IN REALITY: Tony "No-Mack" was SO whack, and his .249/0/15 season as a Yank' underscores the wisdom (or lack of it) of inking a veteran who hangs gaudy diggies' in his "walk-year" a big buck contract. 'Mack was so bad, both offensively and defensively, that NY moved him to fill a hole in the Outfield and was forced to promote young Robinson Cano.
Womack, now a Red, is with his 6th team in 4 seasons. Vying with promising Ryan Freel for the starting 2nd sack job, I'd steer clear for Mack'll knife your fantasy team!


"Cream of the Crop!"

1. LA Angels of Anaheim, Chone Figgins: "Already Reviewed as a 3rd Baseman!"
Figgy' qualifies at a number of positions... and may even qualify as a Gatroenterologist this season if he got enough time on the ol' Endoscope during the winter.
Please refer to the most recent installment of this series, "Fantasy Baseball's 3rd Baseman" for Figgy's prognostication!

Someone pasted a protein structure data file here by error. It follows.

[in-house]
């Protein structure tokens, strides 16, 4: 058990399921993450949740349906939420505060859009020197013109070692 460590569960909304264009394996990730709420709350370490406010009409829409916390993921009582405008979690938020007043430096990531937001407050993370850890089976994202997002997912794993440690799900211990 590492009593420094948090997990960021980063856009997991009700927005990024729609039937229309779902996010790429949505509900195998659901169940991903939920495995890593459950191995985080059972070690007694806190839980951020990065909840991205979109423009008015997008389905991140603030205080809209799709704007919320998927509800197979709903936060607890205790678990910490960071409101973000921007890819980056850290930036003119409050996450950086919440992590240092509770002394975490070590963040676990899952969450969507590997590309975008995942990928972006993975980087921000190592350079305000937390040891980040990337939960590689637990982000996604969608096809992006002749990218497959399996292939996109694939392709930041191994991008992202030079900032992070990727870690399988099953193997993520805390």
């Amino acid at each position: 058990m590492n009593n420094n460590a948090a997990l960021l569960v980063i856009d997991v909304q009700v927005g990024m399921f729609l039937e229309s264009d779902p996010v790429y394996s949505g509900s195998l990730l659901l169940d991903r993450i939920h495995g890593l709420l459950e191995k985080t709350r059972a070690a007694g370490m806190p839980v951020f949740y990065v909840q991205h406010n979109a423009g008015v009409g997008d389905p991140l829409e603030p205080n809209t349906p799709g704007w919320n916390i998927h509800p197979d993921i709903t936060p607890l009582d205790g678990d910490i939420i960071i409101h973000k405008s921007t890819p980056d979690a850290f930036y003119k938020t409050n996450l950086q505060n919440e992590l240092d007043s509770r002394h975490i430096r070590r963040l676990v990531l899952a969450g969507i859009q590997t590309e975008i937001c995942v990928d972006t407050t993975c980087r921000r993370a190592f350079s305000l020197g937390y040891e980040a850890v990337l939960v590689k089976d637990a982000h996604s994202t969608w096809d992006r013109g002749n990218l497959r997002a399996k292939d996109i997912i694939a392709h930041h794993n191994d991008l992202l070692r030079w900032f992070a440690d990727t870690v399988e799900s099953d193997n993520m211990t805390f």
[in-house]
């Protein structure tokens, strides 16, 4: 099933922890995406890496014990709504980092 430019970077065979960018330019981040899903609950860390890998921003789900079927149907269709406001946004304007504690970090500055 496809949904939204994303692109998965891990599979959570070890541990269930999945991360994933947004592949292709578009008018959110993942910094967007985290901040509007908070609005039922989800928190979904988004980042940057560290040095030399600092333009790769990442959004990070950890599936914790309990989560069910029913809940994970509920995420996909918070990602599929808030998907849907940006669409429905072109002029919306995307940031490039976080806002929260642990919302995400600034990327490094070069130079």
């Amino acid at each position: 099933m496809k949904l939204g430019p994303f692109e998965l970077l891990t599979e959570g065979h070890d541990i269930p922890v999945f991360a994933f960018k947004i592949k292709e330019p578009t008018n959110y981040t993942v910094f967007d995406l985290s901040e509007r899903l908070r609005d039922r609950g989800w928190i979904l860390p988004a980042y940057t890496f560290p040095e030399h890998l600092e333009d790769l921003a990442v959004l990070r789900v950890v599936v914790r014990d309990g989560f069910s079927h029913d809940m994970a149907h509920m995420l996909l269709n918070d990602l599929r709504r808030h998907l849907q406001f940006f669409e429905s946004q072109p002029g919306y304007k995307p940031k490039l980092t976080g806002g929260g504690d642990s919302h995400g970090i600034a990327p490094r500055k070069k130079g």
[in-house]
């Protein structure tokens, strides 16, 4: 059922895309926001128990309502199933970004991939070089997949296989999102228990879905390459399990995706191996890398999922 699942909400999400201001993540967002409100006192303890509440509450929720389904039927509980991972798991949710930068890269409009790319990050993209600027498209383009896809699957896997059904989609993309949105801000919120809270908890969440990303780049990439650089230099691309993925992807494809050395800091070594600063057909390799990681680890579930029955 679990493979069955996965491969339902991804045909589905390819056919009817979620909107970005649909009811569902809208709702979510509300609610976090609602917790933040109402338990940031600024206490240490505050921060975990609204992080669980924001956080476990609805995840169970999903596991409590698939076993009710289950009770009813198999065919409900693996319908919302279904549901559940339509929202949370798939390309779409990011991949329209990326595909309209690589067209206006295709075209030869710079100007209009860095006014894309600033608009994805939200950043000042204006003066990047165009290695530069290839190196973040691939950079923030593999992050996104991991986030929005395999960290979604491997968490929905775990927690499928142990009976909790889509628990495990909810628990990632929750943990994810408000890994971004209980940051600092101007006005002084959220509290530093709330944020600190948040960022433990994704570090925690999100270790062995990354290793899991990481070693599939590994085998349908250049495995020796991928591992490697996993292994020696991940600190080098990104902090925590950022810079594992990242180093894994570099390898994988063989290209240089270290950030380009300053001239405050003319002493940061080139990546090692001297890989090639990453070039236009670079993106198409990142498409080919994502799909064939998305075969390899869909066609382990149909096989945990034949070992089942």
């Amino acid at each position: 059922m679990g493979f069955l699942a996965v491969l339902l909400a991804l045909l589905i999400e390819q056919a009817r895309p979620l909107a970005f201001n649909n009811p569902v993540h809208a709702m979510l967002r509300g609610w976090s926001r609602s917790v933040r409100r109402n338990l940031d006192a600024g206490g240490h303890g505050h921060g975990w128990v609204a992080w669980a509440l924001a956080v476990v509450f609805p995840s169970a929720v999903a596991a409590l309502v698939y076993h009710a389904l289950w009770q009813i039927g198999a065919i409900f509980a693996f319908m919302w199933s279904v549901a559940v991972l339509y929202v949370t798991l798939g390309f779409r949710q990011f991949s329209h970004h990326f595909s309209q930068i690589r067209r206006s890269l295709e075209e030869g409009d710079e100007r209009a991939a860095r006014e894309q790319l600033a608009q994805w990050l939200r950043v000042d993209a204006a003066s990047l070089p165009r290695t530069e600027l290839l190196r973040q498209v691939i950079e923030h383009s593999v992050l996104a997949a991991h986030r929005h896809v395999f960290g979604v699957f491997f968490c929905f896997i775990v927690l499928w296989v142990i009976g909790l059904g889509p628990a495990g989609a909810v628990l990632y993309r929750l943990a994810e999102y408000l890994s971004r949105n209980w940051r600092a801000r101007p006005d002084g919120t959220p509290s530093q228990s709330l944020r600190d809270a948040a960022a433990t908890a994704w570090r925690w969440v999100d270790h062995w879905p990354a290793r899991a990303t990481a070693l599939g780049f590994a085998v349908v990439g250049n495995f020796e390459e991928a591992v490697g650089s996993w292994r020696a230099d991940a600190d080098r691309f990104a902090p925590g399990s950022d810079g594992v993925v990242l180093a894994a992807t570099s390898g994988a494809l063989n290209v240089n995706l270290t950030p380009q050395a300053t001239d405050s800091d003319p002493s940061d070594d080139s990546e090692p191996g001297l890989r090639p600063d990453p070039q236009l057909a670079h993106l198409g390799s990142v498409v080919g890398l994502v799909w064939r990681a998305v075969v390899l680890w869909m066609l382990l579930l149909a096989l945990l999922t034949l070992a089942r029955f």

2. Philadelphia Phillies; Chase Utley: Utley beat out incumbent Placido Polanco (does his name NOT sound like an obscure medical condition? "I'm very sorry... but you have a Placido Polanco and there's nothing we can do") dealt with manager Charlie Manuel's indecision, and after a hot start allowed the team to trade Polanco, became the Phills' every-day 2B.
Utley became fantasy's TOP op' at his position in most leagues, churning out a tremendous .291/28/105, 93 Run, 39 Double, 6 Triple, 16 SB season. Although the hitter-friendly dimensions of Citizen's Bank Ballpark are changing and won't be quite so... friendly, with above-average power and speed to burn, Utley should still be good for .290/28/105, with 15 SB and 90+ Runs scored.
Very quietly Philadelphia's assembled quite a cast of mashers; 1B Ryan Howard (22 HRs in just 88 games), 2B Chase Utley (28 HRs in 147 games), SS Jimmy Rollins (12 HR, 41 SB), LF'er Pat Burrell (32 HR), and RF'er Bobby Abreu (24 HRs, 31 SB) could be quite a lineup, and if the rotation can hold up... Philly' has a real shot this year. A 3rd rounder in most "mixed leagues," the blossoming Utley is a 1st rounder in "NL Only" formats.

3. Tampa Bay Devil Rays; Jorge Cantu: Reviewed as a 3rd Baseman!